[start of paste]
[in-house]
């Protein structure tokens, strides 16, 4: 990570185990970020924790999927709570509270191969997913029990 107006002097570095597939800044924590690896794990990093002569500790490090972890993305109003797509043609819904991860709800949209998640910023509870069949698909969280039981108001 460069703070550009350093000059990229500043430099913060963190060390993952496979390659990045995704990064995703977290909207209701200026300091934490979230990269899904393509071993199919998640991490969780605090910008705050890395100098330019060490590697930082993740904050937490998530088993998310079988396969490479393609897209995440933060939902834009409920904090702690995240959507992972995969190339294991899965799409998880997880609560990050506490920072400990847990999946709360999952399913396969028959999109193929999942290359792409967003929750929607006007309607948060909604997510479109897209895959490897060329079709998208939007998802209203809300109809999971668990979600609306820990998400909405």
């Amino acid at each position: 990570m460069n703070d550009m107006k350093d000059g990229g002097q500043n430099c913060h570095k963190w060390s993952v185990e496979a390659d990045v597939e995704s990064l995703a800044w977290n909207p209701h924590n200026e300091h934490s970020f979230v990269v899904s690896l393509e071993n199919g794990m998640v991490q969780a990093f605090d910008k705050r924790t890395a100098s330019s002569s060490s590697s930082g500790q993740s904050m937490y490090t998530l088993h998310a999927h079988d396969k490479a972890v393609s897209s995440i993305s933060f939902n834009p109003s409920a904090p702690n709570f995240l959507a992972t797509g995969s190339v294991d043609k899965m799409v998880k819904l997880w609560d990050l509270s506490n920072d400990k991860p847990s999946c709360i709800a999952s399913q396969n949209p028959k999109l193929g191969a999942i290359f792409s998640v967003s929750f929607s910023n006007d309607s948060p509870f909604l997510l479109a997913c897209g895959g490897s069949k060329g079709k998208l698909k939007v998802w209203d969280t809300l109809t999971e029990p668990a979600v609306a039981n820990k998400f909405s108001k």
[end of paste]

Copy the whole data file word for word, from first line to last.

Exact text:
[in-house]
């Protein structure tokens, strides 16, 4: 990570185990970020924790999927709570509270191969997913029990 107006002097570095597939800044924590690896794990990093002569500790490090972890993305109003797509043609819904991860709800949209998640910023509870069949698909969280039981108001 460069703070550009350093000059990229500043430099913060963190060390993952496979390659990045995704990064995703977290909207209701200026300091934490979230990269899904393509071993199919998640991490969780605090910008705050890395100098330019060490590697930082993740904050937490998530088993998310079988396969490479393609897209995440933060939902834009409920904090702690995240959507992972995969190339294991899965799409998880997880609560990050506490920072400990847990999946709360999952399913396969028959999109193929999942290359792409967003929750929607006007309607948060909604997510479109897209895959490897060329079709998208939007998802209203809300109809999971668990979600609306820990998400909405």
């Amino acid at each position: 990570m460069n703070d550009m107006k350093d000059g990229g002097q500043n430099c913060h570095k963190w060390s993952v185990e496979a390659d990045v597939e995704s990064l995703a800044w977290n909207p209701h924590n200026e300091h934490s970020f979230v990269v899904s690896l393509e071993n199919g794990m998640v991490q969780a990093f605090d910008k705050r924790t890395a100098s330019s002569s060490s590697s930082g500790q993740s904050m937490y490090t998530l088993h998310a999927h079988d396969k490479a972890v393609s897209s995440i993305s933060f939902n834009p109003s409920a904090p702690n709570f995240l959507a992972t797509g995969s190339v294991d043609k899965m799409v998880k819904l997880w609560d990050l509270s506490n920072d400990k991860p847990s999946c709360i709800a999952s399913q396969n949209p028959k999109l193929g191969a999942i290359f792409s998640v967003s929750f929607s910023n006007d309607s948060p509870f909604l997510l479109a997913c897209g895959g490897s069949k060329g079709k998208l698909k939007v998802w209203d969280t809300l109809t999971e029990p668990a979600v609306a039981n820990k998400f909405s108001k």